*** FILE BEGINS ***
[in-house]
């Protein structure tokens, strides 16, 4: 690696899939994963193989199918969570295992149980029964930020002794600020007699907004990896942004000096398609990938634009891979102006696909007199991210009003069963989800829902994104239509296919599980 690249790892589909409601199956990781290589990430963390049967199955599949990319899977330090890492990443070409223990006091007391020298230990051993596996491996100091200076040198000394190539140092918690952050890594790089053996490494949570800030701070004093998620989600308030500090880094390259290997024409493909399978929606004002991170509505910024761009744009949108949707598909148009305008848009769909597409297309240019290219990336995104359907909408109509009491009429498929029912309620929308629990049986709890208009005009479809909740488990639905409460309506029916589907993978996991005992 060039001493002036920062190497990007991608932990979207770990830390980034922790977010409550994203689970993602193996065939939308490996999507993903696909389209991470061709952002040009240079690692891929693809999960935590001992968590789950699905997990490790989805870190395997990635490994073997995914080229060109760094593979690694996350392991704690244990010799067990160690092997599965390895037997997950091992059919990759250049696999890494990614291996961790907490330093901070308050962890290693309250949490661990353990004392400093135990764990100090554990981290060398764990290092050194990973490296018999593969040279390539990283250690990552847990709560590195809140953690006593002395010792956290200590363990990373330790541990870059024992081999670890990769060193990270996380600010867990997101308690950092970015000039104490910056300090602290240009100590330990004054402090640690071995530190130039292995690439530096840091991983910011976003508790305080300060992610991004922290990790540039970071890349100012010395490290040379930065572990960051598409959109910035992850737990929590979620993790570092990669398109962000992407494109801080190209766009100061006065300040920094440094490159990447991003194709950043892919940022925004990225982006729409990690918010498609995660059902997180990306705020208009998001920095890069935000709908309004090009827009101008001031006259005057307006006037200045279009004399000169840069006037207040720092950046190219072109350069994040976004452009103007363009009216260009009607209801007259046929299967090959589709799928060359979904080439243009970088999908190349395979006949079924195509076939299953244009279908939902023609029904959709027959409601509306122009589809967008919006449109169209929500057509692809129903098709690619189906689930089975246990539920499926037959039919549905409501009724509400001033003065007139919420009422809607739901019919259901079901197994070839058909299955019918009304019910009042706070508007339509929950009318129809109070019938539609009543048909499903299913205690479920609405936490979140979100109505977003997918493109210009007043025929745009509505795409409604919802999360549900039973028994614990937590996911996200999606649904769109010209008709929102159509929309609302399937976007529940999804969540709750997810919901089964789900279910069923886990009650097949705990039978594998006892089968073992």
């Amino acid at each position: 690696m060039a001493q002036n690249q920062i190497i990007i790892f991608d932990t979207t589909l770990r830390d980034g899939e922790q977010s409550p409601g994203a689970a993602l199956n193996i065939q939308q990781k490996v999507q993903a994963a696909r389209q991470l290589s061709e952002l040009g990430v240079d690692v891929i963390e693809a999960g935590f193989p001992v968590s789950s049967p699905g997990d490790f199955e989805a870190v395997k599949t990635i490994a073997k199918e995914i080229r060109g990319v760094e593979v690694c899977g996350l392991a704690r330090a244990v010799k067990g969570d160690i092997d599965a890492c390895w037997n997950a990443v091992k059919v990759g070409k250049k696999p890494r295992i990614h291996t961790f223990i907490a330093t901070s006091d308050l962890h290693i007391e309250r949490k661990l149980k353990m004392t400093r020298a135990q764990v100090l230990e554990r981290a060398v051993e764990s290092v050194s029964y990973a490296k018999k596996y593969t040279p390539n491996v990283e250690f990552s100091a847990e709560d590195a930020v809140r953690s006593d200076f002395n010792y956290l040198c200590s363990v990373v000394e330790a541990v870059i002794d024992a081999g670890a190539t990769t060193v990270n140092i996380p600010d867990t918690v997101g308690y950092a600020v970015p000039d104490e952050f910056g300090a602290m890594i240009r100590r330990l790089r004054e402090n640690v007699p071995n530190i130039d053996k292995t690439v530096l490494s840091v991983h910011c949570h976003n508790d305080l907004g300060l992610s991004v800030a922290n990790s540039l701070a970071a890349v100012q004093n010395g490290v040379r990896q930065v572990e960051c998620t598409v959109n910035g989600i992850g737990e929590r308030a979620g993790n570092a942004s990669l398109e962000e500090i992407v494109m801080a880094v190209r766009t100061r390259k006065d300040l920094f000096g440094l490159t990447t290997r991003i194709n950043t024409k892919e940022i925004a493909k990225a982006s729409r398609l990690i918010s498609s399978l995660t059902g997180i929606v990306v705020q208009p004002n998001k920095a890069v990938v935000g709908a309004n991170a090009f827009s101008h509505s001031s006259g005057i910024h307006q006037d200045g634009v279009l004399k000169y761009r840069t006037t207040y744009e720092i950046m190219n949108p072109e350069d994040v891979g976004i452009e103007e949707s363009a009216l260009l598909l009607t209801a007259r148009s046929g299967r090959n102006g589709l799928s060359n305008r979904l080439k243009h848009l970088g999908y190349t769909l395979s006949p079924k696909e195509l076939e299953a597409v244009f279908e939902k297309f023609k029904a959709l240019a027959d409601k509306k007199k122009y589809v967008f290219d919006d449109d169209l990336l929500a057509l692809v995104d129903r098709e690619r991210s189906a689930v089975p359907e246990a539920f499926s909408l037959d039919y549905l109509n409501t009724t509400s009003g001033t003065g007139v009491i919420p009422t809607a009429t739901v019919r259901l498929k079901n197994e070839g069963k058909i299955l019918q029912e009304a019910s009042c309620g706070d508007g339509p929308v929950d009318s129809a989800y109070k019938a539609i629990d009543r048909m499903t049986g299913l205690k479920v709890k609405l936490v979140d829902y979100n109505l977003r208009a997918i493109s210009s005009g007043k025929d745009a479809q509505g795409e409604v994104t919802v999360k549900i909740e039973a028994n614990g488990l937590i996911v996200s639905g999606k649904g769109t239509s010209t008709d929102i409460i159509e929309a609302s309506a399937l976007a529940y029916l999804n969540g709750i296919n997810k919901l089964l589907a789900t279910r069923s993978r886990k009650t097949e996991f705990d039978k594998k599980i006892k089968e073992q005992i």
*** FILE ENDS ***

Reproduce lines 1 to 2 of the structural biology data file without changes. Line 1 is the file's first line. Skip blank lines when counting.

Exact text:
[in-house]
């Protein structure tokens, strides 16, 4: 690696899939994963193989199918969570295992149980029964930020002794600020007699907004990896942004000096398609990938634009891979102006696909007199991210009003069963989800829902994104239509296919599980 690249790892589909409601199956990781290589990430963390049967199955599949990319899977330090890492990443070409223990006091007391020298230990051993596996491996100091200076040198000394190539140092918690952050890594790089053996490494949570800030701070004093998620989600308030500090880094390259290997024409493909399978929606004002991170509505910024761009744009949108949707598909148009305008848009769909597409297309240019290219990336995104359907909408109509009491009429498929029912309620929308629990049986709890208009005009479809909740488990639905409460309506029916589907993978996991005992 060039001493002036920062190497990007991608932990979207770990830390980034922790977010409550994203689970993602193996065939939308490996999507993903696909389209991470061709952002040009240079690692891929693809999960935590001992968590789950699905997990490790989805870190395997990635490994073997995914080229060109760094593979690694996350392991704690244990010799067990160690092997599965390895037997997950091992059919990759250049696999890494990614291996961790907490330093901070308050962890290693309250949490661990353990004392400093135990764990100090554990981290060398764990290092050194990973490296018999593969040279390539990283250690990552847990709560590195809140953690006593002395010792956290200590363990990373330790541990870059024992081999670890990769060193990270996380600010867990997101308690950092970015000039104490910056300090602290240009100590330990004054402090640690071995530190130039292995690439530096840091991983910011976003508790305080300060992610991004922290990790540039970071890349100012010395490290040379930065572990960051598409959109910035992850737990929590979620993790570092990669398109962000992407494109801080190209766009100061006065300040920094440094490159990447991003194709950043892919940022925004990225982006729409990690918010498609995660059902997180990306705020208009998001920095890069935000709908309004090009827009101008001031006259005057307006006037200045279009004399000169840069006037207040720092950046190219072109350069994040976004452009103007363009009216260009009607209801007259046929299967090959589709799928060359979904080439243009970088999908190349395979006949079924195509076939299953244009279908939902023609029904959709027959409601509306122009589809967008919006449109169209929500057509692809129903098709690619189906689930089975246990539920499926037959039919549905409501009724509400001033003065007139919420009422809607739901019919259901079901197994070839058909299955019918009304019910009042706070508007339509929950009318129809109070019938539609009543048909499903299913205690479920609405936490979140979100109505977003997918493109210009007043025929745009509505795409409604919802999360549900039973028994614990937590996911996200999606649904769109010209008709929102159509929309609302399937976007529940999804969540709750997810919901089964789900279910069923886990009650097949705990039978594998006892089968073992």